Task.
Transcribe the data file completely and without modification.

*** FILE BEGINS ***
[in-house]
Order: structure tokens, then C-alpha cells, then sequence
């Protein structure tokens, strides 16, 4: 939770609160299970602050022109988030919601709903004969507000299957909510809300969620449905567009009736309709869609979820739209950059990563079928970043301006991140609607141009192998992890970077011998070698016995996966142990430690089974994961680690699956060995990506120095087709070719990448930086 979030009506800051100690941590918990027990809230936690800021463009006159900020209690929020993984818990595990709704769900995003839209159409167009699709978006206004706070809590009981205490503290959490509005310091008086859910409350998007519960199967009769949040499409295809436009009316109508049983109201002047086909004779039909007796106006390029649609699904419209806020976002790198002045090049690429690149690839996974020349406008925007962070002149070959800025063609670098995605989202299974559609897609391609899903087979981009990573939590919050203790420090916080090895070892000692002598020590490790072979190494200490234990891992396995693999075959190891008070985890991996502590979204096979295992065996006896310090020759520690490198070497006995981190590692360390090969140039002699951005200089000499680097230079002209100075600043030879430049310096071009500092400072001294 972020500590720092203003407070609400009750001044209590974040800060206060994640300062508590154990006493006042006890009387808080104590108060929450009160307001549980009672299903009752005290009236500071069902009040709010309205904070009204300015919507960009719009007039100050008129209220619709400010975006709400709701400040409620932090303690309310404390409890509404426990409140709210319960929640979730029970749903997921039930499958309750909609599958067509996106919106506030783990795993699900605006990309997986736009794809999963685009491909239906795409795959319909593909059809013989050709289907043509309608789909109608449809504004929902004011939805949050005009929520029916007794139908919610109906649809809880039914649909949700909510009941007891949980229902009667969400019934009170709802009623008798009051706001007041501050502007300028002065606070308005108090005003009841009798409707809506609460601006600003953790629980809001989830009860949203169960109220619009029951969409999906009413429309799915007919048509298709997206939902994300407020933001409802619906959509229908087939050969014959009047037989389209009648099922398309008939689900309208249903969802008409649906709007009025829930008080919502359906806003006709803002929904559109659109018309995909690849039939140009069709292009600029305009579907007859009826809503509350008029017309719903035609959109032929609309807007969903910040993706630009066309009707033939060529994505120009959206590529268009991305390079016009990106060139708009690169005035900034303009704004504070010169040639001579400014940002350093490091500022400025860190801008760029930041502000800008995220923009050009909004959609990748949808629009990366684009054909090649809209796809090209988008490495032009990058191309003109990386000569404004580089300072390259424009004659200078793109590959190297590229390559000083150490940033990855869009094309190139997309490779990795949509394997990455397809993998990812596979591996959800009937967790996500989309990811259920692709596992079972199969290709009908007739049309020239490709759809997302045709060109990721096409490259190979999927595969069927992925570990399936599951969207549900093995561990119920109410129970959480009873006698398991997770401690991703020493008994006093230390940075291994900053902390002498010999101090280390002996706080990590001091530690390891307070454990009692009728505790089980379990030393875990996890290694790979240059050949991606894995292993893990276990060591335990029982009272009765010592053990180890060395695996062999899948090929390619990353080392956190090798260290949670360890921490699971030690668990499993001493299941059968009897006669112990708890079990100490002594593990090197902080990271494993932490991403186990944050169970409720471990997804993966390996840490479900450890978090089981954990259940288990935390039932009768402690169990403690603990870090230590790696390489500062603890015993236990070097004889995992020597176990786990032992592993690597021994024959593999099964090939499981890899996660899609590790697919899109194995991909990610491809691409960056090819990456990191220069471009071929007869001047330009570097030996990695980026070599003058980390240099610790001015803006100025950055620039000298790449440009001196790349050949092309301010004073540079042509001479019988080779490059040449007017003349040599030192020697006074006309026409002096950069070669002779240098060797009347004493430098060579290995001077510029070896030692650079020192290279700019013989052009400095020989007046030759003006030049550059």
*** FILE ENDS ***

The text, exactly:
[in-house]
Order: structure tokens, then C-alpha cells, then sequence
């Protein structure tokens, strides 16, 4: 939770609160299970602050022109988030919601709903004969507000299957909510809300969620449905567009009736309709869609979820739209950059990563079928970043301006991140609607141009192998992890970077011998070698016995996966142990430690089974994961680690699956060995990506120095087709070719990448930086 979030009506800051100690941590918990027990809230936690800021463009006159900020209690929020993984818990595990709704769900995003839209159409167009699709978006206004706070809590009981205490503290959490509005310091008086859910409350998007519960199967009769949040499409295809436009009316109508049983109201002047086909004779039909007796106006390029649609699904419209806020976002790198002045090049690429690149690839996974020349406008925007962070002149070959800025063609670098995605989202299974559609897609391609899903087979981009990573939590919050203790420090916080090895070892000692002598020590490790072979190494200490234990891992396995693999075959190891008070985890991996502590979204096979295992065996006896310090020759520690490198070497006995981190590692360390090969140039002699951005200089000499680097230079002209100075600043030879430049310096071009500092400072001294 972020500590720092203003407070609400009750001044209590974040800060206060994640300062508590154990006493006042006890009387808080104590108060929450009160307001549980009672299903009752005290009236500071069902009040709010309205904070009204300015919507960009719009007039100050008129209220619709400010975006709400709701400040409620932090303690309310404390409890509404426990409140709210319960929640979730029970749903997921039930499958309750909609599958067509996106919106506030783990795993699900605006990309997986736009794809999963685009491909239906795409795959319909593909059809013989050709289907043509309608789909109608449809504004929902004011939805949050005009929520029916007794139908919610109906649809809880039914649909949700909510009941007891949980229902009667969400019934009170709802009623008798009051706001007041501050502007300028002065606070308005108090005003009841009798409707809506609460601006600003953790629980809001989830009860949203169960109220619009029951969409999906009413429309799915007919048509298709997206939902994300407020933001409802619906959509229908087939050969014959009047037989389209009648099922398309008939689900309208249903969802008409649906709007009025829930008080919502359906806003006709803002929904559109659109018309995909690849039939140009069709292009600029305009579907007859009826809503509350008029017309719903035609959109032929609309807007969903910040993706630009066309009707033939060529994505120009959206590529268009991305390079016009990106060139708009690169005035900034303009704004504070010169040639001579400014940002350093490091500022400025860190801008760029930041502000800008995220923009050009909004959609990748949808629009990366684009054909090649809209796809090209988008490495032009990058191309003109990386000569404004580089300072390259424009004659200078793109590959190297590229390559000083150490940033990855869009094309190139997309490779990795949509394997990455397809993998990812596979591996959800009937967790996500989309990811259920692709596992079972199969290709009908007739049309020239490709759809997302045709060109990721096409490259190979999927595969069927992925570990399936599951969207549900093995561990119920109410129970959480009873006698398991997770401690991703020493008994006093230390940075291994900053902390002498010999101090280390002996706080990590001091530690390891307070454990009692009728505790089980379990030393875990996890290694790979240059050949991606894995292993893990276990060591335990029982009272009765010592053990180890060395695996062999899948090929390619990353080392956190090798260290949670360890921490699971030690668990499993001493299941059968009897006669112990708890079990100490002594593990090197902080990271494993932490991403186990944050169970409720471990997804993966390996840490479900450890978090089981954990259940288990935390039932009768402690169990403690603990870090230590790696390489500062603890015993236990070097004889995992020597176990786990032992592993690597021994024959593999099964090939499981890899996660899609590790697919899109194995991909990610491809691409960056090819990456990191220069471009071929007869001047330009570097030996990695980026070599003058980390240099610790001015803006100025950055620039000298790449440009001196790349050949092309301010004073540079042509001479019988080779490059040449007017003349040599030192020697006074006309026409002096950069070669002779240098060797009347004493430098060579290995001077510029070896030692650079020192290279700019013989052009400095020989007046030759003006030049550059």